# An inverse Minkowski inequality

For a non-negative sequence of real numbers $$t_1, \dotsc, t_n$$ with $$\sum_{i=1}^n t_i = 1$$ and $$r\neq 0$$, define $$M_r(a) = (\sum_{i=1}^n t_i a_i^r)^{1/r}$$ ($$a = (a_1, \dotsc, a_n)$$ non-negative). Show that if $$r < 0 < s < t$$ and $$1/r + 1/s = 1/t$$ then $$M_t(ab) \geq M_r(a)M_s(b)\ ,$$ for nonnegative sequences $$a,b$$, where $$ab = (a_1b_1, \dotsc, a_nb_n)$$. Deduce that if $$0 < r < 1$$ then $$M_r(a+b) \geq M_r(a)+M_r(b)\ .$$

The above is exercise 15, chapter 1, of Bollobás's Linear Analysis book. The first statement is simple enough to show. The second statement is that proven in, for example, this answer. However, whenever Bollobás says "deduce", there has thus far always been a very immediate way to obtain the next statement from what has been established thus far (if not always easy to see), and here, I very much cannot see it. Any suggestions for how to do this deduction (rather than prove it from scratch, which is not an issue)?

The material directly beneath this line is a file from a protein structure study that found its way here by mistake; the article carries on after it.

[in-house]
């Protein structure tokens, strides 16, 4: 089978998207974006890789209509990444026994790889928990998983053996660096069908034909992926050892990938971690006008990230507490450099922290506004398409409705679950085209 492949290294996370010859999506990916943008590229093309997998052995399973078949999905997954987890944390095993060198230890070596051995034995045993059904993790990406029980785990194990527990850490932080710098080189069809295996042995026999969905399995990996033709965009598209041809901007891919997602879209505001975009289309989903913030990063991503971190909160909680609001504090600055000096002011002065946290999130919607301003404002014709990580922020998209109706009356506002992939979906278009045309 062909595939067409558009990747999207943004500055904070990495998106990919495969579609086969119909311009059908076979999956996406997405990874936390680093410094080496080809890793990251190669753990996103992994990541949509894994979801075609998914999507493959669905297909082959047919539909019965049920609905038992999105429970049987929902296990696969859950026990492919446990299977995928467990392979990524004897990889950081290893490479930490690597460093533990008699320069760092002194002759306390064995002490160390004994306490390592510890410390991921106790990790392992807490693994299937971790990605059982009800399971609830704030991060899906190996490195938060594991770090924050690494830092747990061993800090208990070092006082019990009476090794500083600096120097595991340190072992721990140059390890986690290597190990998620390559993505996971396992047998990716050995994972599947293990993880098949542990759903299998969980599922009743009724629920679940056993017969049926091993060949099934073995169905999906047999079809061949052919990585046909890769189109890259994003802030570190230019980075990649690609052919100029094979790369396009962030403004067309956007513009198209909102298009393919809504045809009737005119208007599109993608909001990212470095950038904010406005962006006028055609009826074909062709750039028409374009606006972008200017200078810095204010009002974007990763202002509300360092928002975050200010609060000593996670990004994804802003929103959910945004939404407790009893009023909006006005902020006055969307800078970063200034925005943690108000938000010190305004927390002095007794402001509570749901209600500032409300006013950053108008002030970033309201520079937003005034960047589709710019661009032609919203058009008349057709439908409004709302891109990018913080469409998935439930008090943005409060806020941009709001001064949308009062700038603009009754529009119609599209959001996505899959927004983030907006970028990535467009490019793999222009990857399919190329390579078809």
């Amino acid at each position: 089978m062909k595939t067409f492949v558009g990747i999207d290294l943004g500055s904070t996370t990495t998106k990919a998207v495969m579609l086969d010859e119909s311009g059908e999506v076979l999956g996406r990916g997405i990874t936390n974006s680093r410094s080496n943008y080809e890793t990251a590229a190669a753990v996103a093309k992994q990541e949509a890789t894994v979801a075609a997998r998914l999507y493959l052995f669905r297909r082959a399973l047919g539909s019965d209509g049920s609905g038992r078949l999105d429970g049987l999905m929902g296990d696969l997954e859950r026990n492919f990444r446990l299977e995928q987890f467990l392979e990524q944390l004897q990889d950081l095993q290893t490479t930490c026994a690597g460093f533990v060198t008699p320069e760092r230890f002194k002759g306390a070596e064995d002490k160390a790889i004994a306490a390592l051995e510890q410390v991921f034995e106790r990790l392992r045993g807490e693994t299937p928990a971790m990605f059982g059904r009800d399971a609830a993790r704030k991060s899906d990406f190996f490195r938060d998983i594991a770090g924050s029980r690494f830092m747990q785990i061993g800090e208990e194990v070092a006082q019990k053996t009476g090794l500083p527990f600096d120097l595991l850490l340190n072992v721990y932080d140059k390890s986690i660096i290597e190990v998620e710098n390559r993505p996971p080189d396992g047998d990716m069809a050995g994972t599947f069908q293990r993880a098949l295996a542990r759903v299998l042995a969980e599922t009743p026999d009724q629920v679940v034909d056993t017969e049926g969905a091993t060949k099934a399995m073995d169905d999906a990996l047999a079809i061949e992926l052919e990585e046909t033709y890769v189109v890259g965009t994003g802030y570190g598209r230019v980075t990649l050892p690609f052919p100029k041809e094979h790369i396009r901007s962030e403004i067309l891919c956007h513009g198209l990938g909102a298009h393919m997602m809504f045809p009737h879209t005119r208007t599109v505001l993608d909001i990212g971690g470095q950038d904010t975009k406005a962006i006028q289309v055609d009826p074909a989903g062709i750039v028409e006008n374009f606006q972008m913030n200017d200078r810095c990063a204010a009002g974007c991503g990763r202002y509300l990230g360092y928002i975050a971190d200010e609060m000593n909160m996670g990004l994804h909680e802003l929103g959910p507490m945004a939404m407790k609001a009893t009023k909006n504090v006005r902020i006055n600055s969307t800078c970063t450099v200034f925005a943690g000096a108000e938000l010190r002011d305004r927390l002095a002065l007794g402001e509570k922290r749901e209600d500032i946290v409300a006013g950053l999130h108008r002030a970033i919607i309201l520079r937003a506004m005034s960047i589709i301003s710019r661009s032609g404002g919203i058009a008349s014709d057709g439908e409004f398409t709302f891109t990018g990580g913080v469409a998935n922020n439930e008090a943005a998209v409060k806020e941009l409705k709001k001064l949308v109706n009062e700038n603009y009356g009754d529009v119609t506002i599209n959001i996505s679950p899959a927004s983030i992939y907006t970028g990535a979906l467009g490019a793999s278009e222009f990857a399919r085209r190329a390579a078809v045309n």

• how is $M_r$ defined for negative $r ?$ You specified in the beginning that $r>0.$ Commented Jan 3 at 22:40
• also what is $ab$ for two vectors ? Commented Jan 3 at 22:45
• Defined the same as for $r>0$, and the latter is an elementwise product. Will edit when I'm by a computer. Commented Jan 3 at 22:54
• ok. Generally, Holder implies Minkowski for $p>1$ and is easily derived. So I imagine one could mimic the idea to reproduce a similar proof for $p<1.$ Commented Jan 3 at 22:58
• Yes that was indeed what I attempted. Maybe I just made a mess of it. Commented Jan 3 at 22:58

$$M_p^p(a+b) = \sum_{i=1}^n(a_i+b_i)^p = \sum_{i=1}^na_i(a_i+b_i)^{p-1}+\sum_{i=1}^nb_i(a_i+b_i)^{p-1}=M_t^t(a^{1/t},(a+b)^{(p-1)/t}) + M_t^t(b^{1/t},(a+b)^{(p-1)/t}).$$ But $$M_t(a^{1/t},(a+b)^{(p-1)/t})\geq M_r(a^{1/t})M_s((a+b)^{(p-1)/t})$$ and so: $$M_p^p(a+b)\geq\left(M_r^t(a^{1/t})+M_r^t(b^{1/t})\right)M_s^t((a+b)^{(p-1)/t})$$ with $$r<0 and $$\frac 1t = \frac 1s+\frac 1r.$$ Now, just take $$t=1$$ and $$r=p$$, which gives $$s = \dfrac{p}{p-1}<0$$ and it simplifies to: $$M_p^p(a+b)\geq(M_p(a)+M_p(b))M_p^{p-1}(a+b)$$ and we are done. Note that I did not bother to include the weight variables since they don't really affect anything, or just think of a finite, counting measure. Also, I used $$p$$ since $$r,p,s$$ are reserved for the inequality we are going to use.
• Thanks, I didn't think to take $t=1$ and got very tangled. Commented Jan 3 at 23:57
• yeah interpolation inequalities in general is very annoying like that. Also,it looks like I switched $r$ and $s$. Commented Jan 4 at 0:26